• Increasing mobility

    Your muscles will loosen up over time if you stretch to your limits.

    This leads to an increased range of motion in the joints, tendons, and muscles.

  • Increases explosiveness

    Your joints and muscles will be looser. This means our muscles can contract more easily in their full range of motion.

    This lends itself to sports, where we need to deliver maximum force as fast as possible. Examples of sports where such explosive power is important are soccer and Olympic weightlifting.

  • Sport-specific warm-up

    Picture of a man lying on a bench and bench pressing.

    Performing dynamic stretching exercises is a great way of warming up and preparing the body for the intense physical activity that is about to follow.

    The reason is that sports are a sequence of dynamic motions, which means that a sport-specific warm-up can aid you in preventing injuries.

    This way, it’s possible to drill and mimic the motions that are needed when we perform that particular sport. 

    We can use our pre-workout routine as a way to practice our motor skills because these movements are sport-specific.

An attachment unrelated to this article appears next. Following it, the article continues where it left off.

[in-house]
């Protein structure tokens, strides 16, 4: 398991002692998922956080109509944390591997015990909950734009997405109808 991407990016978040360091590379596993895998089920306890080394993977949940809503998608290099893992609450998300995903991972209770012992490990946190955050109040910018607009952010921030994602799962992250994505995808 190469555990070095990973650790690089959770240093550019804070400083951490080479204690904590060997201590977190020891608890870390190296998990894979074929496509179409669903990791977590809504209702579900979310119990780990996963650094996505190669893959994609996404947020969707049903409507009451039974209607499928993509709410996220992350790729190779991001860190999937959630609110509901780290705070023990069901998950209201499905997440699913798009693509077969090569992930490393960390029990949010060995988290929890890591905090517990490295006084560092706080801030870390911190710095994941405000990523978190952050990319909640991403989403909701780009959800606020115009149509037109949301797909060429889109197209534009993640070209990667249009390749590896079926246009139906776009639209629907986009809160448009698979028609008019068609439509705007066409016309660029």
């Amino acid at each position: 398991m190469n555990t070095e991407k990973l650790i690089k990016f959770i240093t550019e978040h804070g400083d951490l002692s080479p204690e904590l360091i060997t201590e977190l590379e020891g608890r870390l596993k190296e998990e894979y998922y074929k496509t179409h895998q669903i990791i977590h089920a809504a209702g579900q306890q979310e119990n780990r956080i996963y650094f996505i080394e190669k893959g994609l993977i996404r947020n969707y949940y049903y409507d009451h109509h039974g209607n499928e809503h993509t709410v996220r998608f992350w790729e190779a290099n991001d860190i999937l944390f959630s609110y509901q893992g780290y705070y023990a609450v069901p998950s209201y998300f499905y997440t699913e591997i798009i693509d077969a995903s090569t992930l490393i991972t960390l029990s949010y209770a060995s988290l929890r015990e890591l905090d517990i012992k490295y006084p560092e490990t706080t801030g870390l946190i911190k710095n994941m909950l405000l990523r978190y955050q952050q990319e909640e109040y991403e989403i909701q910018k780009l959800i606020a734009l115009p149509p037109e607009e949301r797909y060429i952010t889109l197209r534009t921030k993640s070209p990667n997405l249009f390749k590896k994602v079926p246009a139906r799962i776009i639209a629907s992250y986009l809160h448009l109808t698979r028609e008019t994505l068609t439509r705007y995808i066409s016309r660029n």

Image of the word, “conclusions” written on a black backboard with white chalk.

Active stretching exercises are best performed right before engaging in physical activity because it is an excellent way to warp up your body for explosive movements.

You can perform sport-specific stretching exercises for the additional benefit of practicing the movements in advance.

The ‘knee to chest’ exercise can be sport-specific if you are going to perform knee strikes when practicing martial arts. This way, your dynamic warm-ups ensure that the muscles you are about to use for your specific sport are warmed up properly.

Literature has shown that dynamic stretching is not the most effective stretching form for increasing muscle mobility. If increased flexibility is your main goal, then I recommend performing a static stretching routine after your workout or on recovery days.